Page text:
Then one night a great storm rages, there comes a knock on the palace gate, and the prince's life is never the same . . .
|Publisher:||Penguin Young Readers Group|
|Product dimensions:||9.70(w) x 9.80(h) x 0.20(d)|
|Age Range:||4 - 8 Years|
About the Author
Rachel Isadora has illustrated many books set in the world of dance and theater, including Opening Night, My Ballet Class, Swan Lake, The Little Match Girl, and Ben's Trumpet, which received the Caldecott Honor Award and the Boston Globe-Horn Book Honor Award.copyright © 2000 by Penguin Putnam Books for Young Readers. All rights reserved.
What People are Saying About This
An innovative interpretation of a timeless tale. Publishers Weekly
Most Helpful Customer Reviews
It's nice to see a book with a black princess - heck, a non-blonde princess!But this is an incredibly bare-bones version of the story. There's no detail here, no emotion, no digging into anybody's motivation. You can read it in two minutes flat. If you dawdle. That's not what I'm used to, and not what I like. (I'm also a little uncomfortable with the idea that the prince visited three different princesses but "something wasn't right" with each one. What... because of their clothes? They're each from a different part of the continent...? There's no detail given, so we have to figure it out for ourselves. Of course.)The illustrations are nicely done, but the text is so sparse.... Just read it before you buy it, is all.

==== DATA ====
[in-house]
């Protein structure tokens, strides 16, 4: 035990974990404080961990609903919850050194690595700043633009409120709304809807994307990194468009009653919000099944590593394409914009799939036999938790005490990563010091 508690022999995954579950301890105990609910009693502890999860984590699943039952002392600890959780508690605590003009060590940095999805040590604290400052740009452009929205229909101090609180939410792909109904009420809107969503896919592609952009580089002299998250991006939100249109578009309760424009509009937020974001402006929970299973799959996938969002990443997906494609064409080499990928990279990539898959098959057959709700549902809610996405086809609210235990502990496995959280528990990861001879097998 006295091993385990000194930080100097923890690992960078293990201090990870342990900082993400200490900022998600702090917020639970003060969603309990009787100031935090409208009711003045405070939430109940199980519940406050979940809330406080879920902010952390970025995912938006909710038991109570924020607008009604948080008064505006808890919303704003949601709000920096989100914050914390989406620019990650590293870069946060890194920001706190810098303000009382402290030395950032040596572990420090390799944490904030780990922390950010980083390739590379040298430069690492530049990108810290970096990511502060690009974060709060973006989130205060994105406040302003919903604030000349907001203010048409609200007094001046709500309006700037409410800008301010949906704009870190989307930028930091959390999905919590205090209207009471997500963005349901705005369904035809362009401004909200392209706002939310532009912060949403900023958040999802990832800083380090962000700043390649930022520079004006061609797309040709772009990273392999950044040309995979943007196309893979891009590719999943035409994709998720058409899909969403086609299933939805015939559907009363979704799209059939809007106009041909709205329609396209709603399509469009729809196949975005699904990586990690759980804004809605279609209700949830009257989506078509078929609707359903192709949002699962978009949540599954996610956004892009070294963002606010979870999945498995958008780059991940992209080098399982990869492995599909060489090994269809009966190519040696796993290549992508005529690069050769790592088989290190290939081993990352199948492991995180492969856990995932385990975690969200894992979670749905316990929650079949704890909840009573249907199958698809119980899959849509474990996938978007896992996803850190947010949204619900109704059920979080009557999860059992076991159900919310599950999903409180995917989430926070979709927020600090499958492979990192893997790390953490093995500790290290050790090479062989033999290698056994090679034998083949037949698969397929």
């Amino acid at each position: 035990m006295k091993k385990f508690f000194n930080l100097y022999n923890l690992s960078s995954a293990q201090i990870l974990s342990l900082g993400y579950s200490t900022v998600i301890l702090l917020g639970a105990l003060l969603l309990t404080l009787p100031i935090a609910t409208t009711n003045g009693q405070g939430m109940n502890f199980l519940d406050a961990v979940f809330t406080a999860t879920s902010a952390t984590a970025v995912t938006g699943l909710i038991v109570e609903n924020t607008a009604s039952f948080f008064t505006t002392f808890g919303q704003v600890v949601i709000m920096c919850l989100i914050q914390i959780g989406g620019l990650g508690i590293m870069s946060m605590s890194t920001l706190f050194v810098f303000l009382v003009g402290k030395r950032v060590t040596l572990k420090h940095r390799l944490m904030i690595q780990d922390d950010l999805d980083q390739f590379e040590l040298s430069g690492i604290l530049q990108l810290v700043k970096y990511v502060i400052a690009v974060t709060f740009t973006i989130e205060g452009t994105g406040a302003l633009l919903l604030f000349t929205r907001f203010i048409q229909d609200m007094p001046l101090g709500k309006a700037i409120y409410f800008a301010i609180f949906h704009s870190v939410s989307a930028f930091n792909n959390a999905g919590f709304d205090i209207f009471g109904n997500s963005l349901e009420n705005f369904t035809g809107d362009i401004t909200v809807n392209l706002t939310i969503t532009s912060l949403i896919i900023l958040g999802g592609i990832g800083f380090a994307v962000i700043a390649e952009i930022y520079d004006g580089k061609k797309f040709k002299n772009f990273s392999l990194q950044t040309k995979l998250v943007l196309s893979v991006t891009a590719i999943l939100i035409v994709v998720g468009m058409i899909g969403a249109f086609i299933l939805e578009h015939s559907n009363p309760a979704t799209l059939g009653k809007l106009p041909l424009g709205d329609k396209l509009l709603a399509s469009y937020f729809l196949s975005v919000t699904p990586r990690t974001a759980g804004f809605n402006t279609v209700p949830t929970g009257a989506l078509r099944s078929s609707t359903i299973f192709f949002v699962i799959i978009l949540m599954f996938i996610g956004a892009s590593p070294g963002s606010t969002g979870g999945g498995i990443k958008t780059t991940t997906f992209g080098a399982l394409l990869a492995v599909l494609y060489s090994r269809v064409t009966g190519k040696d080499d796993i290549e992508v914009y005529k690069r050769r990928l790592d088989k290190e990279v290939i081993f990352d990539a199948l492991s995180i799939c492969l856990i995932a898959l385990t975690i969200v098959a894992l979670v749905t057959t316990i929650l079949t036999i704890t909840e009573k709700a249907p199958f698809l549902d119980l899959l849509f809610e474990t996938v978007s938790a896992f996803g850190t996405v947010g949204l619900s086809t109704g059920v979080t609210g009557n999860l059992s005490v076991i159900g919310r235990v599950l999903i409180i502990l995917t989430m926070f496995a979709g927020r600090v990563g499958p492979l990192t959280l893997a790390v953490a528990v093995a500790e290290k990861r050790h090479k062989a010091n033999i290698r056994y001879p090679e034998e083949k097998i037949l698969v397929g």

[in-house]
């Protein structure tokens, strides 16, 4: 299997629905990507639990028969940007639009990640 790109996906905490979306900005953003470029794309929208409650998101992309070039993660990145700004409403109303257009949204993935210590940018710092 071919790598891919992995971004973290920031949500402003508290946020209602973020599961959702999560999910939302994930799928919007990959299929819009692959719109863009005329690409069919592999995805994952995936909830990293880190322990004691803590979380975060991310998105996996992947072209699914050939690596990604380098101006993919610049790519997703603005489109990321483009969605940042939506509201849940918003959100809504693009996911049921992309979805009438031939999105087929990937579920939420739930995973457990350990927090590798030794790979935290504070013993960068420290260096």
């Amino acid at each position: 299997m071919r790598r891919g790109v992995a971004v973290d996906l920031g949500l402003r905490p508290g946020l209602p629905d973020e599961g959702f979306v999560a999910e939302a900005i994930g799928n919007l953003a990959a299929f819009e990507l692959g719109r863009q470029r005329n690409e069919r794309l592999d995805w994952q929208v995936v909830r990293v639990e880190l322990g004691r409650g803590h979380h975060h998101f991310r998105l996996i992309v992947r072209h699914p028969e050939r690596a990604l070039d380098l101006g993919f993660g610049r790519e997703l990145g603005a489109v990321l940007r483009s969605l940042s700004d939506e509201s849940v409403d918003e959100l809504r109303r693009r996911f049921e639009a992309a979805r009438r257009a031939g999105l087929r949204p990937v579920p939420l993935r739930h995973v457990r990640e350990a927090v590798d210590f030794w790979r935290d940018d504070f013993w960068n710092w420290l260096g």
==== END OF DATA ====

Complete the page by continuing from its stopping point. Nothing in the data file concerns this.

The story of The Princess and the Pea is retold with a cultural twist. The art is distinctly of the African culture. Some of the princesses in the story speak in another language which is explained at the back of the book. Because it seemed to break up the story, I did not like this.